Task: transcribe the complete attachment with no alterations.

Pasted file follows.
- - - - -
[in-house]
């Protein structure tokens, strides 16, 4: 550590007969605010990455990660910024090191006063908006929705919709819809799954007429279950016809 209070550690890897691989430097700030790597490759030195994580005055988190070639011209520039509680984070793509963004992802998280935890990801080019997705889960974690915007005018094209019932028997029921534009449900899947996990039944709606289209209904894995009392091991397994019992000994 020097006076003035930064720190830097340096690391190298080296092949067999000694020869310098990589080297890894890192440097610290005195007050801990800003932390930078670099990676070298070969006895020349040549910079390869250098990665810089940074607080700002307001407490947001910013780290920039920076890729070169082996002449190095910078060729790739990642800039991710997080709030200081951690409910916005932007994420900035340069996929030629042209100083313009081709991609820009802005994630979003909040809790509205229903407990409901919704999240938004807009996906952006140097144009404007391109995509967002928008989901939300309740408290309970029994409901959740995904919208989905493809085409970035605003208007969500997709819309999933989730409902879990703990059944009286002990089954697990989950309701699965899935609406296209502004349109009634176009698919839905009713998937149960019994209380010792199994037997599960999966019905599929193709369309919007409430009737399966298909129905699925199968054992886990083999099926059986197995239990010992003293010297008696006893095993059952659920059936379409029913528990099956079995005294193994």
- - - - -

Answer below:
[in-house]
């Protein structure tokens, strides 16, 4: 550590007969605010990455990660910024090191006063908006929705919709819809799954007429279950016809 209070550690890897691989430097700030790597490759030195994580005055988190070639011209520039509680984070793509963004992802998280935890990801080019997705889960974690915007005018094209019932028997029921534009449900899947996990039944709606289209209904894995009392091991397994019992000994 020097006076003035930064720190830097340096690391190298080296092949067999000694020869310098990589080297890894890192440097610290005195007050801990800003932390930078670099990676070298070969006895020349040549910079390869250098990665810089940074607080700002307001407490947001910013780290920039920076890729070169082996002449190095910078060729790739990642800039991710997080709030200081951690409910916005932007994420900035340069996929030629042209100083313009081709991609820009802005994630979003909040809790509205229903407990409901919704999240938004807009996906952006140097144009404007391109995509967002928008989901939300309740408290309970029994409901959740995904919208989905493809085409970035605003208007969500997709819309999933989730409902879990703990059944009286002990089954697990989950309701699965899935609406296209502004349109009634176009698919839905009713998937149960019994209380010792199994037997599960999966019905599929193709369309919007409430009737399966298909129905699925199968054992886990083999099926059986197995239990010992003293010297008696006893095993059952659920059936379409029913528990099956079995005294193994």